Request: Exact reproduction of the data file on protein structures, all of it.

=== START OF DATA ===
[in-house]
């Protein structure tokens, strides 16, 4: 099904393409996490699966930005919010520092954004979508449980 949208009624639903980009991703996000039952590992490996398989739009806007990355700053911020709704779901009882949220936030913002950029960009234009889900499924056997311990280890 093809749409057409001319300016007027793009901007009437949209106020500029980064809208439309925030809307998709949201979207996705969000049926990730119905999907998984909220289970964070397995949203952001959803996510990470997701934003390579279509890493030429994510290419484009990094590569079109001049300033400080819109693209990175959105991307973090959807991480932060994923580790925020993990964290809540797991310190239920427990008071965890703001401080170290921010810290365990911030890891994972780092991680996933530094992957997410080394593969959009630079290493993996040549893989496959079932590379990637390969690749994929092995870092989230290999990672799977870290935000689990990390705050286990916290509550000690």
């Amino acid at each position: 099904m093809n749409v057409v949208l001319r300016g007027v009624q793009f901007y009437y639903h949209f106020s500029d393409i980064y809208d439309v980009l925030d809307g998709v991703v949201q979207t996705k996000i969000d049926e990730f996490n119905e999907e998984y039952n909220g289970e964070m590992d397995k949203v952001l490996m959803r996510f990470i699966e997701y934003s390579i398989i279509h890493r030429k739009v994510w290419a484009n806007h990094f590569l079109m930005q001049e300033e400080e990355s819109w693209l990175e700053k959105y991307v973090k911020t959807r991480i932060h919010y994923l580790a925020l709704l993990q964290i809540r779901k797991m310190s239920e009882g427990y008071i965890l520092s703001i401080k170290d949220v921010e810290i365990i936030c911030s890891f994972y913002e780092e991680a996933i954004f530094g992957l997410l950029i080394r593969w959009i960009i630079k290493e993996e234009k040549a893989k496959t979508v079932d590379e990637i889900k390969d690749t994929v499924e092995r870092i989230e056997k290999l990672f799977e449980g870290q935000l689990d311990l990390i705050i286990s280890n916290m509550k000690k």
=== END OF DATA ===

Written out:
[in-house]
């Protein structure tokens, strides 16, 4: 099904393409996490699966930005919010520092954004979508449980 949208009624639903980009991703996000039952590992490996398989739009806007990355700053911020709704779901009882949220936030913002950029960009234009889900499924056997311990280890 093809749409057409001319300016007027793009901007009437949209106020500029980064809208439309925030809307998709949201979207996705969000049926990730119905999907998984909220289970964070397995949203952001959803996510990470997701934003390579279509890493030429994510290419484009990094590569079109001049300033400080819109693209990175959105991307973090959807991480932060994923580790925020993990964290809540797991310190239920427990008071965890703001401080170290921010810290365990911030890891994972780092991680996933530094992957997410080394593969959009630079290493993996040549893989496959079932590379990637390969690749994929092995870092989230290999990672799977870290935000689990990390705050286990916290509550000690």
């Amino acid at each position: 099904m093809n749409v057409v949208l001319r300016g007027v009624q793009f901007y009437y639903h949209f106020s500029d393409i980064y809208d439309v980009l925030d809307g998709v991703v949201q979207t996705k996000i969000d049926e990730f996490n119905e999907e998984y039952n909220g289970e964070m590992d397995k949203v952001l490996m959803r996510f990470i699966e997701y934003s390579i398989i279509h890493r030429k739009v994510w290419a484009n806007h990094f590569l079109m930005q001049e300033e400080e990355s819109w693209l990175e700053k959105y991307v973090k911020t959807r991480i932060h919010y994923l580790a925020l709704l993990q964290i809540r779901k797991m310190s239920e009882g427990y008071i965890l520092s703001i401080k170290d949220v921010e810290i365990i936030c911030s890891f994972y913002e780092e991680a996933i954004f530094g992957l997410l950029i080394r593969w959009i960009i630079k290493e993996e234009k040549a893989k496959t979508v079932d590379e990637i889900k390969d690749t994929v499924e092995r870092i989230e056997k290999l990672f799977e449980g870290q935000l689990d311990l990390i705050i286990s280890n916290m509550k000690k």